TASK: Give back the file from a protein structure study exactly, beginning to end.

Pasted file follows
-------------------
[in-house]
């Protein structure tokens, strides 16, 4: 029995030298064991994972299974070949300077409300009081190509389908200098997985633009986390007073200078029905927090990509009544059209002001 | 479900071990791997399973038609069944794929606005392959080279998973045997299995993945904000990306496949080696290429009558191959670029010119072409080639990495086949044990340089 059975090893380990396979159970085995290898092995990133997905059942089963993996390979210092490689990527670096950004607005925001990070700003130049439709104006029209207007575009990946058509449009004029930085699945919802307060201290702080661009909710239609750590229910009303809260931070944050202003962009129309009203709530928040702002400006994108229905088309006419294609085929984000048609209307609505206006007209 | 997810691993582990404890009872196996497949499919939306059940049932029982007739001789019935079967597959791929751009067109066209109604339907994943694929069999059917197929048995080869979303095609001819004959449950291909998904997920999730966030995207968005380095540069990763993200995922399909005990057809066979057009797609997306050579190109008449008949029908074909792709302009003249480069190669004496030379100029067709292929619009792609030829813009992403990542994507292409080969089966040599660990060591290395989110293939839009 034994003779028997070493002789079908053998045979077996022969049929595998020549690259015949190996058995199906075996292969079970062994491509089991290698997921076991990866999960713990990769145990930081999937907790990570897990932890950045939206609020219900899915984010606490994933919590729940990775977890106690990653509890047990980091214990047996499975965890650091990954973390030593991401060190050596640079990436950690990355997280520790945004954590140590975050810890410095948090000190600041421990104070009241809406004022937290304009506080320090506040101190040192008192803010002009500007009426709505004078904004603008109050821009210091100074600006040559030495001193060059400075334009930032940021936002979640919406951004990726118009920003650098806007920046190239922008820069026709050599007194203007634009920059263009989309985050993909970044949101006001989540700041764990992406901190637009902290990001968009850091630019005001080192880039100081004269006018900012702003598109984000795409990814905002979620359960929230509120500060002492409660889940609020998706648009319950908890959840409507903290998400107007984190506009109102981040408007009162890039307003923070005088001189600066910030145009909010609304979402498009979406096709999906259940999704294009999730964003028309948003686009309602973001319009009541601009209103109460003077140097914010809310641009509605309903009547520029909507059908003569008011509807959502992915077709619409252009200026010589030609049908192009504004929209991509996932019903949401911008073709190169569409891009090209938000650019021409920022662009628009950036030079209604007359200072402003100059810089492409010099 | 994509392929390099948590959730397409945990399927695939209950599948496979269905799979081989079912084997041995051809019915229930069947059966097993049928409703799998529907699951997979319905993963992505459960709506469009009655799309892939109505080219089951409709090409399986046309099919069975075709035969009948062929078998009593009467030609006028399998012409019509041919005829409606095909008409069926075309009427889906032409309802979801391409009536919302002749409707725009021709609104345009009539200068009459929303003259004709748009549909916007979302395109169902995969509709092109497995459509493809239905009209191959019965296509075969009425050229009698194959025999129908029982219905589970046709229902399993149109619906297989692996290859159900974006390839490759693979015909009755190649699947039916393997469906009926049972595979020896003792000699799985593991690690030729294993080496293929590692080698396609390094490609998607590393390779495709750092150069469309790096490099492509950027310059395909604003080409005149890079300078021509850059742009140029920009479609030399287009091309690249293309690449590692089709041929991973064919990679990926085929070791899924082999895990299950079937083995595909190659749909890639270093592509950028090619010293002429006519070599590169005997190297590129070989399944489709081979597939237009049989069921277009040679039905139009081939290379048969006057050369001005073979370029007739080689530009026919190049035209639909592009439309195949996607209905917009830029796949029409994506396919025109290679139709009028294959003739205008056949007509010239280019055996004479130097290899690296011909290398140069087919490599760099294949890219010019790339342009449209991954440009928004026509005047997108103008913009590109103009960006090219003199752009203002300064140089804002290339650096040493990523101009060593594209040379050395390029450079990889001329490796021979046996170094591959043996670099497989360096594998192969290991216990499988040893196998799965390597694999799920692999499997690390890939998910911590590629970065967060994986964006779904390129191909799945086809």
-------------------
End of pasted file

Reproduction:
[in-house]
């Protein structure tokens, strides 16, 4: 029995030298064991994972299974070949300077409300009081190509389908200098997985633009986390007073200078029905927090990509009544059209002001 | 479900071990791997399973038609069944794929606005392959080279998973045997299995993945904000990306496949080696290429009558191959670029010119072409080639990495086949044990340089 059975090893380990396979159970085995290898092995990133997905059942089963993996390979210092490689990527670096950004607005925001990070700003130049439709104006029209207007575009990946058509449009004029930085699945919802307060201290702080661009909710239609750590229910009303809260931070944050202003962009129309009203709530928040702002400006994108229905088309006419294609085929984000048609209307609505206006007209 | 997810691993582990404890009872196996497949499919939306059940049932029982007739001789019935079967597959791929751009067109066209109604339907994943694929069999059917197929048995080869979303095609001819004959449950291909998904997920999730966030995207968005380095540069990763993200995922399909005990057809066979057009797609997306050579190109008449008949029908074909792709302009003249480069190669004496030379100029067709292929619009792609030829813009992403990542994507292409080969089966040599660990060591290395989110293939839009 034994003779028997070493002789079908053998045979077996022969049929595998020549690259015949190996058995199906075996292969079970062994491509089991290698997921076991990866999960713990990769145990930081999937907790990570897990932890950045939206609020219900899915984010606490994933919590729940990775977890106690990653509890047990980091214990047996499975965890650091990954973390030593991401060190050596640079990436950690990355997280520790945004954590140590975050810890410095948090000190600041421990104070009241809406004022937290304009506080320090506040101190040192008192803010002009500007009426709505004078904004603008109050821009210091100074600006040559030495001193060059400075334009930032940021936002979640919406951004990726118009920003650098806007920046190239922008820069026709050599007194203007634009920059263009989309985050993909970044949101006001989540700041764990992406901190637009902290990001968009850091630019005001080192880039100081004269006018900012702003598109984000795409990814905002979620359960929230509120500060002492409660889940609020998706648009319950908890959840409507903290998400107007984190506009109102981040408007009162890039307003923070005088001189600066910030145009909010609304979402498009979406096709999906259940999704294009999730964003028309948003686009309602973001319009009541601009209103109460003077140097914010809310641009509605309903009547520029909507059908003569008011509807959502992915077709619409252009200026010589030609049908192009504004929209991509996932019903949401911008073709190169569409891009090209938000650019021409920022662009628009950036030079209604007359200072402003100059810089492409010099 | 994509392929390099948590959730397409945990399927695939209950599948496979269905799979081989079912084997041995051809019915229930069947059966097993049928409703799998529907699951997979319905993963992505459960709506469009009655799309892939109505080219089951409709090409399986046309099919069975075709035969009948062929078998009593009467030609006028399998012409019509041919005829409606095909008409069926075309009427889906032409309802979801391409009536919302002749409707725009021709609104345009009539200068009459929303003259004709748009549909916007979302395109169902995969509709092109497995459509493809239905009209191959019965296509075969009425050229009698194959025999129908029982219905589970046709229902399993149109619906297989692996290859159900974006390839490759693979015909009755190649699947039916393997469906009926049972595979020896003792000699799985593991690690030729294993080496293929590692080698396609390094490609998607590393390779495709750092150069469309790096490099492509950027310059395909604003080409005149890079300078021509850059742009140029920009479609030399287009091309690249293309690449590692089709041929991973064919990679990926085929070791899924082999895990299950079937083995595909190659749909890639270093592509950028090619010293002429006519070599590169005997190297590129070989399944489709081979597939237009049989069921277009040679039905139009081939290379048969006057050369001005073979370029007739080689530009026919190049035209639909592009439309195949996607209905917009830029796949029409994506396919025109290679139709009028294959003739205008056949007509010239280019055996004479130097290899690296011909290398140069087919490599760099294949890219010019790339342009449209991954440009928004026509005047997108103008913009590109103009960006090219003199752009203002300064140089804002290339650096040493990523101009060593594209040379050395390029450079990889001329490796021979046996170094591959043996670099497989360096594998192969290991216990499988040893196998799965390597694999799920692999499997690390890939998910911590590629970065967060994986964006779904390129191909799945086809």